I miss my Shuffle, so whoever you are, I hope you see this.In a totally unrelated subject, Keith Olberman gave another interesting “special comment” the other day:

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When the story matches the ad…

Came across this moment of synchronicity on the Washington Post’s website this morning, and just had to capture it for posterity: 

 There comes a time when you have to cut your losses, admit your mistakes (or at the very least, declare victory) and leave, and we very well may be at that point right now. What is the alternative, sending more troops to become targets for the resentment and bombs of an entire nation? Hussein is gone, a democratic government was created and now they’re fighting a civil war to determine either who will control it or whether they want to keep it.Do we really believe that through force of arms we can help them make that decision? Can we? What is our mission in Iraq? How will we know when we’ve succeeded? What exactly is this “victory” to which Bush keeps referring? The answer to that seems to change month by month. With every turned corner, we find another corner that needs turning. Seems more like a maze with no exit than a path toward anything. And every year it seems as if there are more questions than answers.I blame Churchill.•••

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Merry Christmas, Iraq, three years late

Is it just me, or does anyone else think this is something we should have done THREE @#$% YEARS AGO?

THE White House is expected to announce a reconstruction package for Iraq as part of a plan for a “surge” of up to 30,000 troops into Baghdad when President George W Bush unveils America’s new strategy next month.Bush is being urged to give up to $10 billion (£5.1 billion) to Iraq as part of a “New Deal” that would create work for unemployed Iraqis, following the model of President Franklin D Roosevelt during the 1930s depression.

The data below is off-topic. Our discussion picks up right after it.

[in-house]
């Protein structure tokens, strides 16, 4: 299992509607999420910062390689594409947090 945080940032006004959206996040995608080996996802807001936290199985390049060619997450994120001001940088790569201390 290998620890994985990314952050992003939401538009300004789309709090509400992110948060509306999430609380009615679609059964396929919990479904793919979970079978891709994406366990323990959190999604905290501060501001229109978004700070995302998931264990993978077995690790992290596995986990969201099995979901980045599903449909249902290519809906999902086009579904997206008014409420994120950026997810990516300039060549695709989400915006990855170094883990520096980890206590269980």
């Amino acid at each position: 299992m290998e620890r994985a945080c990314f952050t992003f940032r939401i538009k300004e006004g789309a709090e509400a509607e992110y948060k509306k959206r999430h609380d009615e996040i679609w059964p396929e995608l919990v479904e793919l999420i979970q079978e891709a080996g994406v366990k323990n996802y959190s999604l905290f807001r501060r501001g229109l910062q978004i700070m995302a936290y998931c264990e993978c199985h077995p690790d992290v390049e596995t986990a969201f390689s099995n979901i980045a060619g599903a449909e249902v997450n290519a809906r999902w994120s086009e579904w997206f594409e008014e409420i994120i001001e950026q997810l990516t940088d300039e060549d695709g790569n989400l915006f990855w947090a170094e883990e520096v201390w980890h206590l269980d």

But while some of us were suggesting this very plan the moment our tanks began their dash across the desert, the Bush administration was busy laying the foundations for the insurgency by carrying out their plan to carve up Iraq and feed the white meat to Haliburton and its no-bid contract winning no-Iraqi-hiring, no-work-finishing, tax-payer-money-squandering subcontractors from Hell. Instead of putting Iraqis to work, the Bush administration was busy freezing them out of possibilities to rebuild their own country. Now with possibly 600,000 Iraqis dead and the country embroiled in a vicious, bloody civil war, the Bush team may have finally decided to allow Iraqis to go to work to rebuild their country. If only they’d come to this conclusion before the Iraqis came to feel they had nothing left to do but destroy it. In keeping with their pattern, the Bushes are a few years late to the party. Merry @#$% Christmas, Iraq.One other thing to note here: Apparently $10 billion U.S. is now worth only 5.1 billion British pounds. Historically, that 10-large should have been worth over £6.5 billion. Anyone else bothered by this?

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An incipient dictator spends his political capital